Saturday, July 20, 2019
How is Scrooge presented in a Christmas Carol Essay -- English Literat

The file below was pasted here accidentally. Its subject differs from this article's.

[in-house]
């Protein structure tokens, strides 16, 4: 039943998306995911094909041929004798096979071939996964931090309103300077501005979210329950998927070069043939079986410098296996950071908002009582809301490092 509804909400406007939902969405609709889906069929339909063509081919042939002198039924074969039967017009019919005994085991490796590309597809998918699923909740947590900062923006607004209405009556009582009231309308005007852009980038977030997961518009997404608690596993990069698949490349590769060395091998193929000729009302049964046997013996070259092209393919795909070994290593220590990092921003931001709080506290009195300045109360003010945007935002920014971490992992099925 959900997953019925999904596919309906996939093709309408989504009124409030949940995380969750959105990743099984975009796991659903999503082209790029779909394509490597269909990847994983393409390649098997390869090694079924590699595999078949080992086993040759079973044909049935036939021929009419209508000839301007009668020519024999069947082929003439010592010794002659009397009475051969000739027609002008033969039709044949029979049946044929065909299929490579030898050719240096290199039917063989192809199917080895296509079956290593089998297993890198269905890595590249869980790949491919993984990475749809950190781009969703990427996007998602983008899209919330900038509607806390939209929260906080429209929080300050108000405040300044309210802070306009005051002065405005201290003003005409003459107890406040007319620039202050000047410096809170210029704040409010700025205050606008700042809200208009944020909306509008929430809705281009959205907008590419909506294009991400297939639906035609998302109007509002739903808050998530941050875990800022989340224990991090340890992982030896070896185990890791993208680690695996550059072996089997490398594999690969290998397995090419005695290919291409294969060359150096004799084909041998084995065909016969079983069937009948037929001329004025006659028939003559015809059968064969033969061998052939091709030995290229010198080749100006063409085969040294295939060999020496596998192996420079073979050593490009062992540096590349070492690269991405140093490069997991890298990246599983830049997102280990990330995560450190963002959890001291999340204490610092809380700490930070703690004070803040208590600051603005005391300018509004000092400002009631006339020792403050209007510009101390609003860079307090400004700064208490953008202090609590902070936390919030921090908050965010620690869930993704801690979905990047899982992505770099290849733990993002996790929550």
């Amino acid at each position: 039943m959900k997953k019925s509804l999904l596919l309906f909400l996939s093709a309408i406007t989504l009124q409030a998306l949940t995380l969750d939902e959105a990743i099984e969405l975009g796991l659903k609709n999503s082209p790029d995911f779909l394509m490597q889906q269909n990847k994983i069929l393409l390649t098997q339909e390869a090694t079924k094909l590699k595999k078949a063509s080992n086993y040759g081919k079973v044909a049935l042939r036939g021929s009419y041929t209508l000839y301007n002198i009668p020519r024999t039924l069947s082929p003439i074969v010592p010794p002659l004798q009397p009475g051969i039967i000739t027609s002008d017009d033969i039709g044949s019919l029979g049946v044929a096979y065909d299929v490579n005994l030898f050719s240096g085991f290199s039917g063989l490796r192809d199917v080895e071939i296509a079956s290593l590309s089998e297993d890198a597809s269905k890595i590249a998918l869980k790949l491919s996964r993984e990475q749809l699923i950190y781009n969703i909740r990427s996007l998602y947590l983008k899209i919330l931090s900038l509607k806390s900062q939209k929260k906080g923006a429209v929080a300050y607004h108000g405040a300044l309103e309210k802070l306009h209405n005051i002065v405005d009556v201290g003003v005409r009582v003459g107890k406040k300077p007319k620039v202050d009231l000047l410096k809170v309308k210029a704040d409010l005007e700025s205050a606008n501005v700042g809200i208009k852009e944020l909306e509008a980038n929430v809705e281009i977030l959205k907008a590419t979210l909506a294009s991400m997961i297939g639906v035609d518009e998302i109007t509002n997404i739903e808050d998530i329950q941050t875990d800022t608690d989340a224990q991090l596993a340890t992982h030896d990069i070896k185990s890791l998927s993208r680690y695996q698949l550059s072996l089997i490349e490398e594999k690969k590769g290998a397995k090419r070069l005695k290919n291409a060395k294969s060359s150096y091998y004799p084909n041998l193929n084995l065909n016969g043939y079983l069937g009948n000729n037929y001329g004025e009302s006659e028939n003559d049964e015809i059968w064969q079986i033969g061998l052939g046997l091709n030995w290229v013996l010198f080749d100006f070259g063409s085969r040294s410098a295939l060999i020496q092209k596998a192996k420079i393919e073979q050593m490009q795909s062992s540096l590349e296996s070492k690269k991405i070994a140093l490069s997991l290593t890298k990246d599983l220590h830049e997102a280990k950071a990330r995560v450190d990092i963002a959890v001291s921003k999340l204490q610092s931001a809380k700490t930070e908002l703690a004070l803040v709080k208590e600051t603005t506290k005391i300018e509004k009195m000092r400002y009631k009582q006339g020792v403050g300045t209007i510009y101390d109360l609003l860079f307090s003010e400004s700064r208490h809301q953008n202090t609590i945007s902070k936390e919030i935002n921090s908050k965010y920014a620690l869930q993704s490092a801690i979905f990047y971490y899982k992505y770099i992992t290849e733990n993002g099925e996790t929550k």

How is Scrooge presented in a Christmas Carol - What is he like? Are we sympathetic to him? Does he change? What language features are used to do this? Ebenezer Scrooge This essay is looking at the character, Ebenezer Scrooge throughout the play. It looks at the person he is and the person he becomes. It also looks at the language Dickens uses to portray Mr Scrooge. Dickens portrays Scrooge as a ' tight fisted, penny pincher' with alliterations and metaphors such as, 'wrenching, grasping, scraping, clutching, covetous old sinner' emphasising his meanness. He seems a mean old man with no time for the festivities of Christmas, nor any other special day at that! Even when the cheerful voice of his nephew rings out to wish him a very Merry Christmas, his reply was ' Bah, Humbug!' He snubs visitors with the frost of his nature and speaks with a voice that begrudges their happiness and united joy. He is even bitter to the clerk, Bob Cratchit for having a paid day off, stating ' A poor excuse for picking a man's pocket every twenty - fifth of December! ' (Stave 1) When the ghost of Marley appears, Scrooge tries to jest with him to distract his fears but the spectre voice 'disturbs the very marrow in his bones.' He begs for mercy and asks why the 'dreadful apparition is troubling him' Although mean and nasty, the reader sees here that Scrooge is also a coward! Jacob Marley tells of the chains that were forged in life and what is waiting for Scrooge, telling him 'I am here tonight to warn you, that you have a chance and hope of escaping my fate' (Stave 1) If Scrooge did not change his mean old ways, then he is only to look forward to an after life like poor Jacob. To Scrooge's disappointment and di... ...tion of the word 'and' quickens the pace, and indicates the excitement felt by Scrooge. Scrooge remembers all that was shown to him and he sets off to alter the future, which only evoked doom. He buys an overwhelmingly large turkey for Bob Cratchit, attends his Nephews party and generally spreads the good will and festive cheer of Christmas! Scrooge keeps his promise, and everyone benefits. There is a repetition of the word good ' He became a good friend, a good master, and as good a man, as the good old city knew, or any other good old city, town or borough, in the good Old World' (Stave 5) This proves that he has genuinely changed for the better of himself and everyone around him. The moral of the story is, as Dickens surely tried to put across, that it is never too late to alter your ways, and if you don't change, things could happen to you too.